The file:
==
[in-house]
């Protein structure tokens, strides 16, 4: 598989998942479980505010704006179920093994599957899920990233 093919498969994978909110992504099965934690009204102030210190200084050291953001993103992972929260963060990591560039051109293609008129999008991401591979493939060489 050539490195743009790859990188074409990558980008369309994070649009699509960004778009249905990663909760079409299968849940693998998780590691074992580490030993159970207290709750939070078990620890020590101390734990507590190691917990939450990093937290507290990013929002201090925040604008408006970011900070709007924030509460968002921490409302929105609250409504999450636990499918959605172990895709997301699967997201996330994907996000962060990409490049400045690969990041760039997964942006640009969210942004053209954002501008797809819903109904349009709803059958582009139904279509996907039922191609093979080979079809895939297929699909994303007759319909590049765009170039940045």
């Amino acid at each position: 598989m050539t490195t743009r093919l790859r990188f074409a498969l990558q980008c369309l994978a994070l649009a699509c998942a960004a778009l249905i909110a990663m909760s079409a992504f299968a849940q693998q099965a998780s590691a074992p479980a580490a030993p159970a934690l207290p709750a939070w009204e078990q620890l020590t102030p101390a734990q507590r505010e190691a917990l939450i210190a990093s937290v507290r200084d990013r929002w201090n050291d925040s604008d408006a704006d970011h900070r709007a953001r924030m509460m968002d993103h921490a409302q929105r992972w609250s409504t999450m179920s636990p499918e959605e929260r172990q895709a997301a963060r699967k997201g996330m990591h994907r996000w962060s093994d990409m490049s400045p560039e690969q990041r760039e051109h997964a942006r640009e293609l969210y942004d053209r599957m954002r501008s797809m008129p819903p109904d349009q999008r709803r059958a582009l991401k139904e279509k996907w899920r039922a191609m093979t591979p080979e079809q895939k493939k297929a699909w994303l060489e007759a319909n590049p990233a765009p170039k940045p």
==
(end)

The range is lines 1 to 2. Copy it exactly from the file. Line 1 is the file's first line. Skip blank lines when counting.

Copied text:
[in-house]
């Protein structure tokens, strides 16, 4: 598989998942479980505010704006179920093994599957899920990233 093919498969994978909110992504099965934690009204102030210190200084050291953001993103992972929260963060990591560039051109293609008129999008991401591979493939060489 050539490195743009790859990188074409990558980008369309994070649009699509960004778009249905990663909760079409299968849940693998998780590691074992580490030993159970207290709750939070078990620890020590101390734990507590190691917990939450990093937290507290990013929002201090925040604008408006970011900070709007924030509460968002921490409302929105609250409504999450636990499918959605172990895709997301699967997201996330994907996000962060990409490049400045690969990041760039997964942006640009969210942004053209954002501008797809819903109904349009709803059958582009139904279509996907039922191609093979080979079809895939297929699909994303007759319909590049765009170039940045």